But something lashed out at her, whipping at her trailing ankle and wrapping around it. Unable to stop, she wrenched her hip and knee, and went down hard.

And Beniago was moving as well, leaping back up to the case, towering over her and coming down hard from on high.

Dahlia rolled to her back and kicked up with her free foot, and untangled her flails to ward away the assassin’s blades, particularly that awful dagger. She had no choice now and unloaded Kozah’s Needle’s pent up lightning energy with each connection, buying herself time by forcing Beniago back and away, stinging him with sharp crackles of power.

She tried to get her free foot under her, but the leathery lash snaring her trailing foot more than held her, it was dragging her! She heard a grinding sound from the displaced floorboard behind her.

“It’s not too late, Lady,” Beniago said, his teeth chattering with Kozah’s Needle’s residual energy. “Ship Kurth desires your services.”

Dahlia threw herself into a sitting position and grabbed at the lash, to find that the obviously magical cord had wrapped over upon itself, knotting around her ankle. She thought to go for her small knife, but her instinct told her that her meager utility blade would be of no use against the tendril. She flipped the end of one flail up high and snapped her wrist hard, flipping it and driving it straight down. She released lightning energy as it connected on the floorboard and blew a clean hole with the force and the magic, sinking the pole deeply into the wood. She threw herself against that pole, gripping and pulling for all her life.

But the gears of the trap kept turning, kept dragging her. She wriggled her foot, trying to extricate it from the boot. Her arms stretched out inexorably from her body, and she hadn’t the strength to resist the pull.

Her arms stretched above her head as she stubbornly held on to her anchoring flail pole. She wriggled and jerked her foot every which way. Her frustration mounted—she almost had her foot free when Beniago’s dagger flashed in front of her eyes.

“Last chance, Dahlia,” he said, the blade poised to strike and with Dahlia having no way to prevent it.

So Lady Dahlia did the only thing she could: She spat in his face.

With a growl of protest, Beniago slashed that awful knife toward the woman’s extended arms, and Dahlia instinctively recoiled, letting go.

“The pit take you then!” the assassin said, and there seemed as much regret in his tone as anger.

As if on cue, the grinding stopped.

Dahlia didn’t waste a heartbeat in rolling around and up to her knees, facing the assassin, her remaining flail whipping wildly as if she expected him to come charging in.

He didn’t, though, apparently too perplexed by the failure of the trap.

The riddle was soon answered as a dark form moved out from the side of the room, from the same area where Beniago had first appeared. The newcomer didn’t waste a word of introduction, just came out hard and fast, curving blades leading the way in a mesmerizing, dizzying dance.

Beniago turned and fled. He reached into a pouch and pulled forth some small ceramic globes and began throwing them down with each step. They hit and exploded with brilliant, blinding flashes, one after another, allowing Beniago to get to the door and out into the street.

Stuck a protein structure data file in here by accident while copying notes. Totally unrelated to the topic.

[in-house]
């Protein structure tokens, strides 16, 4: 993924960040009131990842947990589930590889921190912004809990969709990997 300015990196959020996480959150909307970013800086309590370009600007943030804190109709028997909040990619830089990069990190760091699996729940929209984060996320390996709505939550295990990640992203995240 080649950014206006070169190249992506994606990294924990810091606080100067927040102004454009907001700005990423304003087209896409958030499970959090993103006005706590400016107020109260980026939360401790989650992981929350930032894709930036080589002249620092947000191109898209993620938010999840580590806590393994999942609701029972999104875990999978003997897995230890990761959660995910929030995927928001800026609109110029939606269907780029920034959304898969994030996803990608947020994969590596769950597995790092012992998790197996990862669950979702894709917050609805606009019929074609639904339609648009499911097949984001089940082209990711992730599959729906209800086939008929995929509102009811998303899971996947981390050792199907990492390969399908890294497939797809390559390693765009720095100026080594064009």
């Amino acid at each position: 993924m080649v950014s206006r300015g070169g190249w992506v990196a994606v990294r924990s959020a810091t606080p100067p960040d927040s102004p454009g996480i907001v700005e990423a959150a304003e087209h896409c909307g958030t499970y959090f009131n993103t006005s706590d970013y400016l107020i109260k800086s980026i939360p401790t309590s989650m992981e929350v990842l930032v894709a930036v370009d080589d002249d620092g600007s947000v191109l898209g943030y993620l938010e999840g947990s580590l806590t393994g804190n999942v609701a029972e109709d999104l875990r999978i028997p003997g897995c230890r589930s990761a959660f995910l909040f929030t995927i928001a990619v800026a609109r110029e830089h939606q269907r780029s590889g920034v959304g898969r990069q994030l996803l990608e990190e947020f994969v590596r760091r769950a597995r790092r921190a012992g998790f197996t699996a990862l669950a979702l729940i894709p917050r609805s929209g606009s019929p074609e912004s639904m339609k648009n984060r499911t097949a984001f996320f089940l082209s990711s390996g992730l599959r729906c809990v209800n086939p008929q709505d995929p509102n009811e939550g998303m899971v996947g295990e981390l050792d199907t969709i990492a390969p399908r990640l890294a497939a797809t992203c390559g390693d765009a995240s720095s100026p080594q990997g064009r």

Drizzt lost ground with each blinding flash-bomb. As Beniago shouldered his way out, the drow swung around and rushed to Dahlia. He leaped past her and drove Twinkle down hard on the magical lash, severing it cleanly.

He reached for Dahlia, but she didn’t take his offered hand. She leaped to her feet and kicked away the remaining length of enchanted tendril then strode indignantly to her planted flail and pulled it free of the floorboard. Her proud demeanor took a bit of a misstep, though, as she moved toward the broken display, for she stumbled on her now fully numb foot and burning leg, and nearly pitched headlong into the case.

Drizzt was right beside her, propping her.

She cast him a hateful look and pulled away, and indeed, Drizzt fell back a step, caught by surprise.

“I’m sorry,” Dahlia said, shaking her head against the wounded expression on her lover’s face. She reached out for him and tugged him to her. “I feel so much the fool,” she whispered into his ear as she hugged him tightly.

“Let us be gone,” Drizzt replied. “Don’t underestimate these people.” He reached for the rope hanging over the broken case.

“Without securing enough treasure for our life outside the city?” Dahlia quipped, and Drizzt turned back on her, his expression hard.

“Why, are you afraid of these foolish high captains and their scalawag armies?” she asked with feigned surprise.

Drizzt spent a long while digesting that, his expression moving to an inquisitive one, prying into Dahlia to discern her intent. The elf also noted a flicker of pain on the drow’s strong features, a revelation and a reminder to her—he was saying, clearly but without words, that he’d fought these men before, their ancestors at least, and to great loss and pain.

Dahlia didn’t want to push it any further. Drizzt’s pain resonated with her and she found, to her surprise, that she didn’t want to inflict any more on him.

“I had a plan to escape the lash,” she said, taking the rope from Drizzt and lifting herself up to the top of the case, and trying, unsuccessfully, to hide her unease as she planted her wounded foot on the metal rim. “I would have escaped, and Beniago would have dropped into the pit.”

Drizzt nodded, but obviously only to grant Dahlia her pride.

“I straightened my leg and felt the grip of the lash lessen,” the elf explained. She hooked her flails into her belt and began to climb. “When Beniago came back at me, I would’ve moved to the pit, freeing my foot.” She left it at that, for even in her ears, her words sounded inane.